My town is home to a lot of artists, some of them quite well known. Two of them are over 90 years of age and still working. Gordon Smith was born (in England) in 1919, and John Koerner was born (in Prague) in 1913. As artists, they have both been primarily painters of the world around them. Above is November Sea 1973 by Gordon Smith.

I think of Mr Smith as a landscape painter, even when you can’t necessarily pinpoint the piece of land he painted. Above is SA11 Landscape 1965, recently sold at auction, seen here.

This one he called Blue Twist 1970. I know where Blue River is, but I suspect this is somewhere else. When asked, Gordon Smith said that he paints not to illustrate a piece of the world, but to depict what it’s like to experience it. Seen here.

Above is Wet Night 1953 property of our own Vancouver Art Gallery. I know this experience.

This is Winter Sea. For me, Mr Smith’s creative gift has shown itself most beautifully and most originally in his depictions of our Pacific seashore. The winter sea in these parts is often exactly like that, but we didn’t know it until this painting told us. Seen here.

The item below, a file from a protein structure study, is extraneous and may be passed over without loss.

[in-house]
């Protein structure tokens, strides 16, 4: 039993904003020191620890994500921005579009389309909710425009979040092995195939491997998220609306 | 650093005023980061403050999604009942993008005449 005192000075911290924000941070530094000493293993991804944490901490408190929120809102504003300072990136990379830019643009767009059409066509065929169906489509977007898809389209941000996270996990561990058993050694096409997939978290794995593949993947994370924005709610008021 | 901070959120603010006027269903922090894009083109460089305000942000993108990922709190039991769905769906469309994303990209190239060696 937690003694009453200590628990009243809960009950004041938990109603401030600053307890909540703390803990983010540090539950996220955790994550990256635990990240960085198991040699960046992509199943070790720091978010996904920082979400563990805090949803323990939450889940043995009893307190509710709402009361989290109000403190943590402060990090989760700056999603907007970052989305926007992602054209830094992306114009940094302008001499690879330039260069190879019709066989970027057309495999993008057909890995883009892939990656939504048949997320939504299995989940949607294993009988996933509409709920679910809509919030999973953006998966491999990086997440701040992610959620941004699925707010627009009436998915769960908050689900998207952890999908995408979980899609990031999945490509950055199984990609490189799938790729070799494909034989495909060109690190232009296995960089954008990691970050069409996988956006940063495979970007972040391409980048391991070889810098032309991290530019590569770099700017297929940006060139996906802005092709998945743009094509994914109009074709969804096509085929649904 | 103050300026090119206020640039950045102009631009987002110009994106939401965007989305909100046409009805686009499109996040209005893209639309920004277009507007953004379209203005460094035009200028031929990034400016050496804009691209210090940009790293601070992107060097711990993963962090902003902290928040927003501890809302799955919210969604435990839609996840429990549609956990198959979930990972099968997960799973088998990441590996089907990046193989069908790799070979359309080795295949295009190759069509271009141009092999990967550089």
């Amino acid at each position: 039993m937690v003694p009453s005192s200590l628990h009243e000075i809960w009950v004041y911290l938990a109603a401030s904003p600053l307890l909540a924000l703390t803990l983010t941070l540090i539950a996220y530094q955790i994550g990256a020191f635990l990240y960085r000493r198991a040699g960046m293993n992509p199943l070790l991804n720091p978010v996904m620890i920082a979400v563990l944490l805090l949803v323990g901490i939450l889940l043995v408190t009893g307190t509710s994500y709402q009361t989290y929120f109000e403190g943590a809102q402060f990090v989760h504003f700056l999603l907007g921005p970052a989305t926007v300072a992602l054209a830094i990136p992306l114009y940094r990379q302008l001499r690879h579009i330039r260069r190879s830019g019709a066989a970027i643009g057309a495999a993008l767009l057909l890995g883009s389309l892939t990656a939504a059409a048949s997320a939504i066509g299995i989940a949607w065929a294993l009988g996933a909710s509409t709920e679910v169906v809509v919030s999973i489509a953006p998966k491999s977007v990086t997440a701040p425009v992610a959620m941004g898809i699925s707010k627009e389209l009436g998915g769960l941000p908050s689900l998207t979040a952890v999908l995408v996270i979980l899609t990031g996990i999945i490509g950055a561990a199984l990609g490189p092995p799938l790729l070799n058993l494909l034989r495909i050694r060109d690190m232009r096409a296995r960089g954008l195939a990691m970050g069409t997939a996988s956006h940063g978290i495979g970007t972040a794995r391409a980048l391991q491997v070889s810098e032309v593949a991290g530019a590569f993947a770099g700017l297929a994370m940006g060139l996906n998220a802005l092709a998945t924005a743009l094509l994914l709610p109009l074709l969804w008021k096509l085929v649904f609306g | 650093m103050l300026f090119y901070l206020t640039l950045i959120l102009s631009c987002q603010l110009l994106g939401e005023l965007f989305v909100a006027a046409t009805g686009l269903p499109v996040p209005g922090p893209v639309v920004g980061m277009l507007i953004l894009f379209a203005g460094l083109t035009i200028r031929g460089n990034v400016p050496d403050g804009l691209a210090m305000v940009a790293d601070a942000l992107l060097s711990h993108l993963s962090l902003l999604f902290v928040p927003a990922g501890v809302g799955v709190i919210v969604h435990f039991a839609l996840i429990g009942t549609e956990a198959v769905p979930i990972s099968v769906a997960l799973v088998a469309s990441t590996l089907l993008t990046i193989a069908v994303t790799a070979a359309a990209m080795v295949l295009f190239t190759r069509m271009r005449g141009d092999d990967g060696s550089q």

There is a book of his work if you can’t get to see the work itself, which would be a shame. I swear the stuff I saw that he did last year at the age of 90 had the energy, joyousness, and sure hand of a man in his prime. Which he is of course.

Above at his home in West Vancouver designed by his friend Arthur Erickson. From an article last year in Vancouver Magazine, here. Nice photo by Brian Howell, website here.

John Koerner is older than Gordon Smith by 6 years. He was born in Prague to a family that would make quite a name for itself in business in Canada. Significant buildings at our largest university bear the Koerner name. But John wanted to paint. Above is part of his Lighthouse series. #85. Go here

Another lighthouse piece from 1962. Seen here

And this one above lives at our house. It’s called Lighthouse Flower.

This known as Eden 30. Seen here. Yes, the water, sky, foliage, and how you feel about it looks just like that sometimes.

But where are the painters now? There is still beautiful land and water hereabouts. Still talented painters. But the two don’t seem to get together much. It’s as if the beauty of the place we live in was off limits for a serious artist. Not suitable for framing. I hope that changes. We need them as much as we need engineers and dentists. Here’s a few who might lead the way.

Erin McSavaney Rural Study No. 1, 2010. Equinox Gallery Vancouver. Here

Tim Gardner. Found here

Margaretha Bootsma. Photo painted over. Very Vancouver. From BauXi gallery. go here for more.

I hope that right now someone in my town is planning to GO OUTSIDE and paint the experience of being there. You don’t have to be over 90 to do that.